Sunday, May 13, 2012

2012 - March 19th - Devils Garden, Arches National Park

My cousin Brad had come to visit over the Saint Patrick's Day weekend.  We had already gone on several hikes... you can read about those here and here.  On his final full day in town, we decided to head on over to Arches National Park.  It really is an exceptional place and worthy of a visit or five in your lifetime. 

I already posted a few photos of our journey to the park (which you can see here), so this post will detail a hike that we took through the Devils Garden. 

Weather was going to be a little touchy during the day... scattered rain and snow showers had already started to develop across eastern Utah.  The previous day's storm system was clearing out, but in its wake, cold air aloft was leading to convection.  Still, the intermittent light and cloud left for some beautiful vistas of the landscape... like these two images of the Courthouse Towers area...

The Three Gossips & Sheep Rock (left), The Tower of Babel & The Organ (right)

The Organ (front) & The Tower of Babel (back)

The Devils Garden is the northernmost vehicle-accessible area of the park, at least as far as paved roads are concerned.  It exists as a long series of sandstone fins that stick up in parallel ridges.  Here's an example of the terrain:

Of course, there are a ton of arches in the area, some hidden and some very well-known.  I wasn't specifically after the arches, however.  I had heard tell of a petroglyph panel near the Dark Angel, a sandstone spire at the end of the trail.  Though I was interested in the arches, my main goal was to see the 'glyphs.

As we set out on trail, it was a little cool.  Temperatures were only in the upper 40s and small patches of fresh snow could be found in recessed areas.  The previous days' storm had caused sand to drift over the trails, making them almost untrodden.  We passed by the famous landscape arch, which I neglected to image since I had already done so on a previous journey and under somewhat better lighting conditions.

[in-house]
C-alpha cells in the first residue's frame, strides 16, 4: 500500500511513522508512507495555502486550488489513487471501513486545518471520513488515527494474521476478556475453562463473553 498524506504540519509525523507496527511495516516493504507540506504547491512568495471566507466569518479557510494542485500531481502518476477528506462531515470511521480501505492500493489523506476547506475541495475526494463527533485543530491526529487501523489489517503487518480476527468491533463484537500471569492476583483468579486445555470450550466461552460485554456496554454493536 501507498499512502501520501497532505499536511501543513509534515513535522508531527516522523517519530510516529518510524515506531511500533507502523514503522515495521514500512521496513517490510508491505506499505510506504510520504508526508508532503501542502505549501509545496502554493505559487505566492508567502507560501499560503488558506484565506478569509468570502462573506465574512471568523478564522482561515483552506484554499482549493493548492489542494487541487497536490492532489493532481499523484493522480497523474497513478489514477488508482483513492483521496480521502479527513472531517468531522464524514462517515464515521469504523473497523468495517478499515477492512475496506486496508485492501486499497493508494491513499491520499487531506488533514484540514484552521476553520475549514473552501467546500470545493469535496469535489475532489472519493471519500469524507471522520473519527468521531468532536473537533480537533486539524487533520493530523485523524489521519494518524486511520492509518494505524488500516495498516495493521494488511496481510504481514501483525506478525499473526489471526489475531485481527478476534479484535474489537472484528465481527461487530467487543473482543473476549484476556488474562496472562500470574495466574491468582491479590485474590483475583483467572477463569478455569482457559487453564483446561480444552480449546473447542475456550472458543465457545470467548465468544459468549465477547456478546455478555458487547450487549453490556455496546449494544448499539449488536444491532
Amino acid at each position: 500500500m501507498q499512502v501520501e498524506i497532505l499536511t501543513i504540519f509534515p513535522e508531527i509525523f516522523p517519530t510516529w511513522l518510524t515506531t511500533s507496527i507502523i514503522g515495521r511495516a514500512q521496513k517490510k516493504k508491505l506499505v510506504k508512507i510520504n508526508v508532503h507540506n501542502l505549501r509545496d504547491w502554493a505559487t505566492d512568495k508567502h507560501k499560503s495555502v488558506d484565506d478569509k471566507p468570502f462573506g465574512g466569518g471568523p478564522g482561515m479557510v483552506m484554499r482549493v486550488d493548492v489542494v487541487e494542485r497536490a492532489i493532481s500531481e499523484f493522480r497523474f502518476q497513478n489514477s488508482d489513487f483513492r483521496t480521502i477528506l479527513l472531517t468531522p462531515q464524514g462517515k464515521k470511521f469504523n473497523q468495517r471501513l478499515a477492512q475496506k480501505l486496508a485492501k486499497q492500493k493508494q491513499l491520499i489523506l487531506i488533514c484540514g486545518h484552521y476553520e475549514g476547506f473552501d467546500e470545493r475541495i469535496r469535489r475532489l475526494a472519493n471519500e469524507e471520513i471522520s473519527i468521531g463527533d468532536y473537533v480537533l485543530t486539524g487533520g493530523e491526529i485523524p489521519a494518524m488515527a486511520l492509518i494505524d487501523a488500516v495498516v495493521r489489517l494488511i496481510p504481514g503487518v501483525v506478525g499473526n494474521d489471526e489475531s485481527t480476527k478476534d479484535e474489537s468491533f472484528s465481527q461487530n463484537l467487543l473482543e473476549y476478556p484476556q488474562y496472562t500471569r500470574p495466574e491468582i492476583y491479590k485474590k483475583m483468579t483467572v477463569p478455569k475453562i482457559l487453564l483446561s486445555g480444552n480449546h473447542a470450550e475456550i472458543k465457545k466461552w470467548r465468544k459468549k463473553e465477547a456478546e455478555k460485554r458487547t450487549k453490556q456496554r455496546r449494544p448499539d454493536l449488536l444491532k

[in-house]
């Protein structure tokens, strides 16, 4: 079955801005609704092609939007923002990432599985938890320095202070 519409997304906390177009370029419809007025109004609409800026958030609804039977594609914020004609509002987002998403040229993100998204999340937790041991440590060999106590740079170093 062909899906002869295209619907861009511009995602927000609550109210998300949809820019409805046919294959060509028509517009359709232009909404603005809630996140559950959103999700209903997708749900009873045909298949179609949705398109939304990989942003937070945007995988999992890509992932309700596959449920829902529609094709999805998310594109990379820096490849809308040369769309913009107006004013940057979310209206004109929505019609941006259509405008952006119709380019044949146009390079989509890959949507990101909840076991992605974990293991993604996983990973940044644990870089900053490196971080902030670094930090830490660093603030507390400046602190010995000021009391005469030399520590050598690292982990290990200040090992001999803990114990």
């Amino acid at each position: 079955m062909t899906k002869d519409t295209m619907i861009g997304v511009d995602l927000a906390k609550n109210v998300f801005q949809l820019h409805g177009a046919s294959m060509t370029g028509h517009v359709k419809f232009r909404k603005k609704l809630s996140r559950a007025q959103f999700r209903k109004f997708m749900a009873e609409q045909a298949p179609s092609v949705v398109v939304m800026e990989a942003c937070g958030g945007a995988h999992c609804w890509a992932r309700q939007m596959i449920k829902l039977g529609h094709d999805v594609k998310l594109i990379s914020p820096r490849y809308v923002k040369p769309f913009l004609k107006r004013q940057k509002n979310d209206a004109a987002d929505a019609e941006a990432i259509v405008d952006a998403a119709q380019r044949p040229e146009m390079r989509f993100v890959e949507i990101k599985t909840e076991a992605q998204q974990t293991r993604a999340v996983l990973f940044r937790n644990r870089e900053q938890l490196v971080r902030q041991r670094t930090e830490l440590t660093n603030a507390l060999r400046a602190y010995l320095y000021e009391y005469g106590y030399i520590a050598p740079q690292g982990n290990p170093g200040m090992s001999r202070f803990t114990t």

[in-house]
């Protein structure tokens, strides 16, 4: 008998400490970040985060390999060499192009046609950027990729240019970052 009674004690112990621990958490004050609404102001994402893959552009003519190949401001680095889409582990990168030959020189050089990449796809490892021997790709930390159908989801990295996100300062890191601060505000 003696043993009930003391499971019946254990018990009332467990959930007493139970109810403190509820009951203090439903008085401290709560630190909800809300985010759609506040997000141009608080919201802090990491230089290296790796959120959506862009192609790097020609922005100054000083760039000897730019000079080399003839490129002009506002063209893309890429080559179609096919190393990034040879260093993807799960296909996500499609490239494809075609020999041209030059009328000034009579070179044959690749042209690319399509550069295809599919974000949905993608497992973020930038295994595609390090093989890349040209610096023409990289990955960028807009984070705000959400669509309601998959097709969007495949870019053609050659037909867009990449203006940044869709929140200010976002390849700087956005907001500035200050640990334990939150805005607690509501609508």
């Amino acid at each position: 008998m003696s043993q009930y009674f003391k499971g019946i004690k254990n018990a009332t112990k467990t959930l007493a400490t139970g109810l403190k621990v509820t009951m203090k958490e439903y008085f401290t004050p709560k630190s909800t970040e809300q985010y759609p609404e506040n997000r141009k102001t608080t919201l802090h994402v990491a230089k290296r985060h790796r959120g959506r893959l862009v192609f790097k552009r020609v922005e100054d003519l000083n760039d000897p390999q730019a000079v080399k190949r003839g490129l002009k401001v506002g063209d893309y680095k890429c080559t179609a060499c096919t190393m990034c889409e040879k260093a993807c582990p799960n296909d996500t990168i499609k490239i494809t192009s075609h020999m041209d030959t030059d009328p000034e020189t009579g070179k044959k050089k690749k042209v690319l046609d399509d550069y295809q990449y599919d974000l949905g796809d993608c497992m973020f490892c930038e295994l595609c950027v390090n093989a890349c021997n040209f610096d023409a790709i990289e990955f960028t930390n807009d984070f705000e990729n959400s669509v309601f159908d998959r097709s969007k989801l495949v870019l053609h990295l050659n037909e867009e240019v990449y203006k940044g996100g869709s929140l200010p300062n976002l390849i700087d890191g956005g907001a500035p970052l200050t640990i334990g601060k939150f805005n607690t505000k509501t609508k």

Landscape Arch (March 2011)

I had not done the entire Devils Garden Primitive Loop yet, however, so that was our goal for the day.  We planned to visit each of the small side trails as well.  The first took us to Navajo Arch.

Navajo Arch

A kind family took a photo of me and Brad looking rather tough. 

After Navajo, we continued back and took a second off-shoot to Partition Arch.  I had imaged that arch before as well, but from a much different perspective.

Partition Arch (March 2011)

This time, we took the trail to the "back" of Partition Arch.  The light was kind of terrible thanks to a passing snow shower, but I tried to get the best exposures possible. 

See the falling snow!

The view east from Partition Arch.

After Partition, we rejoined the main trail and continued northwest up into a dense network of fins.  The trail actually ascends and rides the crest of several of the fins, affording us with fantastic views.  It helped that the sun occasionally showed its face. 

Looking into Fin Canyon.

West, across the Salt Valley to the Klondike Bluffs.

A shower to the south.

More weather to the southwest, over the Salt Valley.

Black Arch viewpoint.

After a little trouble, we found our way to Double O Arch.  The only reason I say trouble is that we encountered someone coming out of the back country and assumed he had come from the trail.  But, we found our way eventually and landed at Double O.

After waiting for a few minutes, I finally got the light I wanted.

Double O Arch